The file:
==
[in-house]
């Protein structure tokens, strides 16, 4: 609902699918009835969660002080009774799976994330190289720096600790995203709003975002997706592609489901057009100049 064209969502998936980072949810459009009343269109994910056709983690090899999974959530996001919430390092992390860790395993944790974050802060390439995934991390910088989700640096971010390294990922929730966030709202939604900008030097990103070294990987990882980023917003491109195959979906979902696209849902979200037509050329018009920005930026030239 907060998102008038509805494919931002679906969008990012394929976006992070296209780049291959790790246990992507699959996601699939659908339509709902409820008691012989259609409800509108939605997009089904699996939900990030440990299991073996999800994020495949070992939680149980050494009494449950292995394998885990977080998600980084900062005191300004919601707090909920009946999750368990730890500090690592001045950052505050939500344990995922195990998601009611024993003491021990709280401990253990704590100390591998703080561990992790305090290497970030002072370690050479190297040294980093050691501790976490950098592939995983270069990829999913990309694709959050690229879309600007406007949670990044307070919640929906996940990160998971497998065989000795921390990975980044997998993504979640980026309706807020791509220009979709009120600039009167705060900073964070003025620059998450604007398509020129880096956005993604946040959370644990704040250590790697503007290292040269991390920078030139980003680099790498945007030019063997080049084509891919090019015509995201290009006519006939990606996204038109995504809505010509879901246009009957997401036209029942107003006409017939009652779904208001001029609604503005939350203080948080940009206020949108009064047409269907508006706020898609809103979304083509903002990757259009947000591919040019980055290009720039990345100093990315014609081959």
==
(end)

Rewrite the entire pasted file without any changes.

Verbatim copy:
[in-house]
């Protein structure tokens, strides 16, 4: 609902699918009835969660002080009774799976994330190289720096600790995203709003975002997706592609489901057009100049 064209969502998936980072949810459009009343269109994910056709983690090899999974959530996001919430390092992390860790395993944790974050802060390439995934991390910088989700640096971010390294990922929730966030709202939604900008030097990103070294990987990882980023917003491109195959979906979902696209849902979200037509050329018009920005930026030239 907060998102008038509805494919931002679906969008990012394929976006992070296209780049291959790790246990992507699959996601699939659908339509709902409820008691012989259609409800509108939605997009089904699996939900990030440990299991073996999800994020495949070992939680149980050494009494449950292995394998885990977080998600980084900062005191300004919601707090909920009946999750368990730890500090690592001045950052505050939500344990995922195990998601009611024993003491021990709280401990253990704590100390591998703080561990992790305090290497970030002072370690050479190297040294980093050691501790976490950098592939995983270069990829999913990309694709959050690229879309600007406007949670990044307070919640929906996940990160998971497998065989000795921390990975980044997998993504979640980026309706807020791509220009979709009120600039009167705060900073964070003025620059998450604007398509020129880096956005993604946040959370644990704040250590790697503007290292040269991390920078030139980003680099790498945007030019063997080049084509891919090019015509995201290009006519006939990606996204038109995504809505010509879901246009009957997401036209029942107003006409017939009652779904208001001029609604503005939350203080948080940009206020949108009064047409269907508006706020898609809103979304083509903002990757259009947000591919040019980055290009720039990345100093990315014609081959």